Designing classes for workers, with workers


Arma Container workers celebrate the completion of their workplace English class. They were joined at the ceremony by Sean Campbell and John Sheha of Teamsters Local 813; Chris Scocco, the Operations Manager at ARMA; Maureen Arma of Suffolk County Community College; Danielle Dunn, the class Instructor; and Eric Shtob of CWE.


Often, language can be a barrier for immigrant workers in protecting themselves. So when Teamsters Local 813 members at Arma Container asked union president Sean Campbell for English classes, it was a request he took seriously.
“It’s a safety issue,” says Campbell. “If you don’t speak English, then you won’t understand safety directions from English-speaking managers. If part of your job is operating heavy machinery, you need to be able to read any safety documentation associated with it.”
Arma Container is a Suffolk County-based producer of shipping and packaging supplies. Local 813 represents the company’s warehouse workers.
Earlier this year, the union reached out to the Consortium for Worker Education to provide the classes. The union, CWE, and company management met, and developed a series of classes that would teach English skills that workers can put to use on the shop floor.
This approach differs from more traditional English for Speakers of Other Languages (ESOL) instruction, where students focus on basic phrases for everyday interactions. Arma workers wanted to be able to understand what their managers were saying to them and be able to read their union contract. They also knew that understanding the vocabulary of their workplace would open up opportunities for promotions.
So CWE designed a training that made sense to this set of workers, and worked with the Suffolk County Community College to provide an instructor. Arma Container owners Howard Glass and Bruce Margolis allowed workers to attend classes on paid-time, to make it easier to participate.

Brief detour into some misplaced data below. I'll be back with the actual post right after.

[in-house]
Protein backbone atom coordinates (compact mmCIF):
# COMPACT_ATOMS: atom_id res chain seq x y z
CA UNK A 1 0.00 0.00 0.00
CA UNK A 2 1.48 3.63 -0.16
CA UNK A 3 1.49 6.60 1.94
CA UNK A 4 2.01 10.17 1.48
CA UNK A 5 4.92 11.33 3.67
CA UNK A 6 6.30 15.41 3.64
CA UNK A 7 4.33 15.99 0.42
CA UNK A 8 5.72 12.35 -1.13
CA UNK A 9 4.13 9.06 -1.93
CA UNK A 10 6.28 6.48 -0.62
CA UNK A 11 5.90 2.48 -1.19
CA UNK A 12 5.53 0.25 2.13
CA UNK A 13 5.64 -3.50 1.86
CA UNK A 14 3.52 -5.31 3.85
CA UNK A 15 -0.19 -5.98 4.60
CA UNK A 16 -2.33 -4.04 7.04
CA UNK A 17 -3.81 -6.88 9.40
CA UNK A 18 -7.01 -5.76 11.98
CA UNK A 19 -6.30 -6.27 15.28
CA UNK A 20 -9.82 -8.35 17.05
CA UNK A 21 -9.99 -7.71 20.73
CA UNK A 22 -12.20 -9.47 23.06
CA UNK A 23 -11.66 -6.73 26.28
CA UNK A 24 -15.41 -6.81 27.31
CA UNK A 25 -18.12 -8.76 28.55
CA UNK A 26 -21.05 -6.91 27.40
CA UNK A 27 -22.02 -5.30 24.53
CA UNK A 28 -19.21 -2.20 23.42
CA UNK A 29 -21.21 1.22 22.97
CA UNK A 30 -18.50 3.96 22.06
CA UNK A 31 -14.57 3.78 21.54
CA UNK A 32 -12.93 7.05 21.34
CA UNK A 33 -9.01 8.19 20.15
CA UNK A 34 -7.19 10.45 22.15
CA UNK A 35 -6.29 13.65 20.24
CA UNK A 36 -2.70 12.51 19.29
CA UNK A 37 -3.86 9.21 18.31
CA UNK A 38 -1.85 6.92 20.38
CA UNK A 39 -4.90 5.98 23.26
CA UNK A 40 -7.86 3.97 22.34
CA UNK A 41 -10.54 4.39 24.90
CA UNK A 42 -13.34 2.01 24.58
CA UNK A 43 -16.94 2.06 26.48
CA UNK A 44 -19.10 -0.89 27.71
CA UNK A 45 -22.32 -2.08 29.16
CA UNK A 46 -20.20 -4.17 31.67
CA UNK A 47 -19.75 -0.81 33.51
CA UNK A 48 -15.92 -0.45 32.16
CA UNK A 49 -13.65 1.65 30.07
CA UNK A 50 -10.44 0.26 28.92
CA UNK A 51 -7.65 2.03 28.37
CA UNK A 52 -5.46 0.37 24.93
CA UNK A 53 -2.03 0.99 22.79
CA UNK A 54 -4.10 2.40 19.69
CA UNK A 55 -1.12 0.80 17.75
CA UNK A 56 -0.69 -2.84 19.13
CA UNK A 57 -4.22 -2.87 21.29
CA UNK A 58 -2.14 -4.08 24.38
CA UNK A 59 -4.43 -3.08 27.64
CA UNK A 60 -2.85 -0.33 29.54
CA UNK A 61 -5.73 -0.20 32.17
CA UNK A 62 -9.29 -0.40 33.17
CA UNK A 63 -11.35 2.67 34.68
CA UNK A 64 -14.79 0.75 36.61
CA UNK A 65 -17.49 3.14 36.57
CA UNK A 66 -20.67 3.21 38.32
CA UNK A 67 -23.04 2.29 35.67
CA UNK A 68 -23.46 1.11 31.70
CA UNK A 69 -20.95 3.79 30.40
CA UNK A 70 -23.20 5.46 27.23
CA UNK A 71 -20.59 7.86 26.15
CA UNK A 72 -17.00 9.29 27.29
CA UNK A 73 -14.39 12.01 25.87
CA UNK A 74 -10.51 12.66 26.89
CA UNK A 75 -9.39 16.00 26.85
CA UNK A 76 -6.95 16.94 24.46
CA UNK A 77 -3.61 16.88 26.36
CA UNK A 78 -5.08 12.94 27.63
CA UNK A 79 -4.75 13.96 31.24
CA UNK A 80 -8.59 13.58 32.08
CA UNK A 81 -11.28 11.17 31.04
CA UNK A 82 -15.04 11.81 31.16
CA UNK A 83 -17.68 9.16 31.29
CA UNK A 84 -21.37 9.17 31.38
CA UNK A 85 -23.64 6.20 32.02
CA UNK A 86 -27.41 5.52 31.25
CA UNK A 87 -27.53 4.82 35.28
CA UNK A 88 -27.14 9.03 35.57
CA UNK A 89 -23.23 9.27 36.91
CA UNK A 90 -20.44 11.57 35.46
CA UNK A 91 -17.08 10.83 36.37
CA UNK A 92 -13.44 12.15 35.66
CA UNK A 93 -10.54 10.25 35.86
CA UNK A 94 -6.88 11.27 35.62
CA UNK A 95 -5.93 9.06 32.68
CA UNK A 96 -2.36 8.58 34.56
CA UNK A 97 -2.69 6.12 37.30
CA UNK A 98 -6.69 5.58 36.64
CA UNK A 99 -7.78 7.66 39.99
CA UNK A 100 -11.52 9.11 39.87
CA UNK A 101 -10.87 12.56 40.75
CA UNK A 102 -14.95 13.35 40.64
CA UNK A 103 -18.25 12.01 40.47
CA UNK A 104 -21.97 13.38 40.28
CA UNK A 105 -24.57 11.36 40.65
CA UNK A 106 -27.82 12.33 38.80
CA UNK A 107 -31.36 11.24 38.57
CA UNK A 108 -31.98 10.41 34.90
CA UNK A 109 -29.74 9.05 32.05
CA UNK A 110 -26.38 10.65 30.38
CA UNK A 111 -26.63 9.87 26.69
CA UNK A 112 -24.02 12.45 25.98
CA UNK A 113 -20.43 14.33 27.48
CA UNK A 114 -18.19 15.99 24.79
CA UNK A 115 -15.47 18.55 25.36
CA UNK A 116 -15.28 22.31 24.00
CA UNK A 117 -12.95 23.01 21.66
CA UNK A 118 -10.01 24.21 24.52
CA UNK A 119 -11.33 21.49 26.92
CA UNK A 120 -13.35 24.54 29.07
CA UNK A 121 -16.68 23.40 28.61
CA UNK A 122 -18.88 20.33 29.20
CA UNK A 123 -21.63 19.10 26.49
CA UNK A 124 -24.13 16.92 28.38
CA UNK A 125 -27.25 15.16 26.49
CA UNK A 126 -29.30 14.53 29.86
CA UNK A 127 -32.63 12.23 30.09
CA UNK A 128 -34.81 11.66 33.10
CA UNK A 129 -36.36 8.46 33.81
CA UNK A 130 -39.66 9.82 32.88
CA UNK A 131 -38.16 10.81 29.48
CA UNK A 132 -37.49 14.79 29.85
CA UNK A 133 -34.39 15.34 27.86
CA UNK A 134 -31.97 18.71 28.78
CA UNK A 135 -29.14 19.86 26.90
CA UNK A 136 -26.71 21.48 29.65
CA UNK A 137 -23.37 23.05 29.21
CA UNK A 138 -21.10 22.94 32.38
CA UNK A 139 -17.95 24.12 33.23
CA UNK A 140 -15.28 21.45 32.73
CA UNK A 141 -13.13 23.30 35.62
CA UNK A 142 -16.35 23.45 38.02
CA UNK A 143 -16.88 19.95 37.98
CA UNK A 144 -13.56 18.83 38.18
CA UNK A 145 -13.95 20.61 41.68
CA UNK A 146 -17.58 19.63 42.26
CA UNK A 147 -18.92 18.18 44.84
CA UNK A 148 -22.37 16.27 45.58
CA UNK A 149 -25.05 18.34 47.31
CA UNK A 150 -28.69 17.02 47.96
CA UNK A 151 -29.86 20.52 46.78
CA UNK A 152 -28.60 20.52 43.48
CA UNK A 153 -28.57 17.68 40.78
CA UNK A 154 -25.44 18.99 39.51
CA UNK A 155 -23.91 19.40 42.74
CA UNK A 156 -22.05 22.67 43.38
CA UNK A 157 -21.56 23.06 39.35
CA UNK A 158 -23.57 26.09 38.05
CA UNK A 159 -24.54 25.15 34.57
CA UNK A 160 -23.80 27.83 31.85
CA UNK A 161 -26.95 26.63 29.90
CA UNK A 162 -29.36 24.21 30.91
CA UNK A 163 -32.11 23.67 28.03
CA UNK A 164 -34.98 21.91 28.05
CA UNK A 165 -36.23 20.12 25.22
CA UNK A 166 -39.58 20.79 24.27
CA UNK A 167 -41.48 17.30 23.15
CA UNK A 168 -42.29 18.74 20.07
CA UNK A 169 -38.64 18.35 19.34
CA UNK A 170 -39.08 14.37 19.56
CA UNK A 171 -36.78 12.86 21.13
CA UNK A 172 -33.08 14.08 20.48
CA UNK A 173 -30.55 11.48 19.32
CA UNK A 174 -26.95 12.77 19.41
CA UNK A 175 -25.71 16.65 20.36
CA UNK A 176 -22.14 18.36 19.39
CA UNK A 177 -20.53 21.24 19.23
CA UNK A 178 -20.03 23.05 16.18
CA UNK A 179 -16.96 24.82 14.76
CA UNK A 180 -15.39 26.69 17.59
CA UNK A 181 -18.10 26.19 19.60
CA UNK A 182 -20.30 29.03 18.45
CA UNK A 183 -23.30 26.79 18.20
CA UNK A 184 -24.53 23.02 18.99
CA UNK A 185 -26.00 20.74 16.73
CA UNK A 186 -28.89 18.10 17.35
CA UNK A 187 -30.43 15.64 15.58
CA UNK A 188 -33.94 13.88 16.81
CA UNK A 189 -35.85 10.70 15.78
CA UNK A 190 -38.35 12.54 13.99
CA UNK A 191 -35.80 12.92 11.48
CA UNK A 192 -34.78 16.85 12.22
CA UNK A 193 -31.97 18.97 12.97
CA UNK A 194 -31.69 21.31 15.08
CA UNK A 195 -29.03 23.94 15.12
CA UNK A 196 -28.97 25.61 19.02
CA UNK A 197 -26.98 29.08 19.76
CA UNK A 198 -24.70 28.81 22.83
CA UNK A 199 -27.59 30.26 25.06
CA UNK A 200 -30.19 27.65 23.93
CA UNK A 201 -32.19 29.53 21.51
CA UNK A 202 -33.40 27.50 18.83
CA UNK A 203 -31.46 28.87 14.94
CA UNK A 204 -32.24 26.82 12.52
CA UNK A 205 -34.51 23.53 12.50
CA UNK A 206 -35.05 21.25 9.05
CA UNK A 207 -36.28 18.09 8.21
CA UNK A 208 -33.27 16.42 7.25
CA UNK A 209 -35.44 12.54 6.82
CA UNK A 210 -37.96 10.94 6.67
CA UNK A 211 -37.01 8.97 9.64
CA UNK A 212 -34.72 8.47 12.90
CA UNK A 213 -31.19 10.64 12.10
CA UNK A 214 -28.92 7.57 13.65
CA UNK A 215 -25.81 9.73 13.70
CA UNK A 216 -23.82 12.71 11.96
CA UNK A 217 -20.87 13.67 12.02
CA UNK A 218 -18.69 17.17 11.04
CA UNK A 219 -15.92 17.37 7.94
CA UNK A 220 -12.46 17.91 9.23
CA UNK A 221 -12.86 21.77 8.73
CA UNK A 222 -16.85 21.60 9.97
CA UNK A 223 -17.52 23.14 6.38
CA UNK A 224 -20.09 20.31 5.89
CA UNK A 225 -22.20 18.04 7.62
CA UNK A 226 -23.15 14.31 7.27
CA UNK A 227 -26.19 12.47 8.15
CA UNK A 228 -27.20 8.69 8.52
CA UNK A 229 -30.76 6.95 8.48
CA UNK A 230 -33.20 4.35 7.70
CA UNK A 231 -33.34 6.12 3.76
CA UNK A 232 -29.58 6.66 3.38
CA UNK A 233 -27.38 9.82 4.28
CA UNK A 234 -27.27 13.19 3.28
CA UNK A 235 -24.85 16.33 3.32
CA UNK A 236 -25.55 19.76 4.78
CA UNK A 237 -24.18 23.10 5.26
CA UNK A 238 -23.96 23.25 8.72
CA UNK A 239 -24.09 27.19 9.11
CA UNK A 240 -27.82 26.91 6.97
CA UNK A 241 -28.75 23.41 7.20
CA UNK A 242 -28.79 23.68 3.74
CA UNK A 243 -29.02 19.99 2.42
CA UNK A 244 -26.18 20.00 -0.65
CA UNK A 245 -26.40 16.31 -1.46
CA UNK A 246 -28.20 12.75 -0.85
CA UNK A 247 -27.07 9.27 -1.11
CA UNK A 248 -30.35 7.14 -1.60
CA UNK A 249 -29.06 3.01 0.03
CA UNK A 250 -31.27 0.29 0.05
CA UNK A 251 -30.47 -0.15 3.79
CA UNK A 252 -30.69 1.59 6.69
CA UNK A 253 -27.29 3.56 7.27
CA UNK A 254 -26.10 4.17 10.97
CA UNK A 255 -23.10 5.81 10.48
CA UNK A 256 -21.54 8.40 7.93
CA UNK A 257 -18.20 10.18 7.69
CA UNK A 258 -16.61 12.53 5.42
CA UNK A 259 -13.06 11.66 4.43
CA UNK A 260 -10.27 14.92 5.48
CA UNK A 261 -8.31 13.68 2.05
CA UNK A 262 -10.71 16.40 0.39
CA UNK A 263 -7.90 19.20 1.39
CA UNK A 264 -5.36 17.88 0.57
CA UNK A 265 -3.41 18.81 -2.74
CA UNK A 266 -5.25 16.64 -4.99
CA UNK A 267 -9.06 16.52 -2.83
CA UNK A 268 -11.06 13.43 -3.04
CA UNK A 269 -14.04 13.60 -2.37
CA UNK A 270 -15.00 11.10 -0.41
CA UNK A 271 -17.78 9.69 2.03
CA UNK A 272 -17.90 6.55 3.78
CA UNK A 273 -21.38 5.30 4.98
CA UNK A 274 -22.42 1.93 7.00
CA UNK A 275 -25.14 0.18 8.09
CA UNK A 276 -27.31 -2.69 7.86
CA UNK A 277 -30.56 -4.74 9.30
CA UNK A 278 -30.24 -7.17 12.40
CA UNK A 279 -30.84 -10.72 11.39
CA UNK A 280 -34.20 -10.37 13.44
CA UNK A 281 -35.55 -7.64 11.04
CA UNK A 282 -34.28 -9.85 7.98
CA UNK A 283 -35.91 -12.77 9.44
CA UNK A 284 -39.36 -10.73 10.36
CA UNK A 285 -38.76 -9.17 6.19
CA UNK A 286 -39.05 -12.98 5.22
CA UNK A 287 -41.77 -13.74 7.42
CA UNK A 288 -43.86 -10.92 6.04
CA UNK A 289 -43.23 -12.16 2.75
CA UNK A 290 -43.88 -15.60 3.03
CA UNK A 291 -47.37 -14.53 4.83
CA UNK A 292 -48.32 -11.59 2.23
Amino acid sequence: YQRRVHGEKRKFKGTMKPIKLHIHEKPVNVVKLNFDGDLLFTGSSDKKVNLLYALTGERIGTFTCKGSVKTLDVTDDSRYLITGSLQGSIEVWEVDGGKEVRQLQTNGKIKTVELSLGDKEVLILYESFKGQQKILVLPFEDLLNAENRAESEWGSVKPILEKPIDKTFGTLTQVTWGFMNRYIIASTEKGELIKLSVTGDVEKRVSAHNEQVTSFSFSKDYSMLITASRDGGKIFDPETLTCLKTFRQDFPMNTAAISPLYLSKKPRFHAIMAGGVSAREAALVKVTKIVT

It is the latest in a series of workplace English classes that CWE has provided across the region.
For the Teamsters, the need to empower immigrant workers came to the fore this summer, when a Local 813 member, Eber Garcia Vasquez, was detained and deported by federal immigration authorities. “Every year, he went to ICE (Immigration and Customs Enforcement) and got his authorization reapproved to stay in the country and work,” says Campbell. “He has a wife and children here, and they are all citizens. But this time, they just detained him and deported him two weeks later.”
Following Garcia-Vasquez’s deportation, Local 813 and other New York Teamsters locals voted to become a sanctuary union. They are now working with CWE to train union members on their rights in interactions with immigration agents.
At Arma Container, the English class culminated with 15 workers graduating at a ceremony this month. Participation and enthusiasm were high, so CWE and partners are in discussion to continue the program in January.
“Unions want to be able to provide whatever training our members need, but we don’t always have the expertise or funding to do so,” says Campbell. “It is great to have a partner in CWE, to help our members empower themselves and advance in their careers.”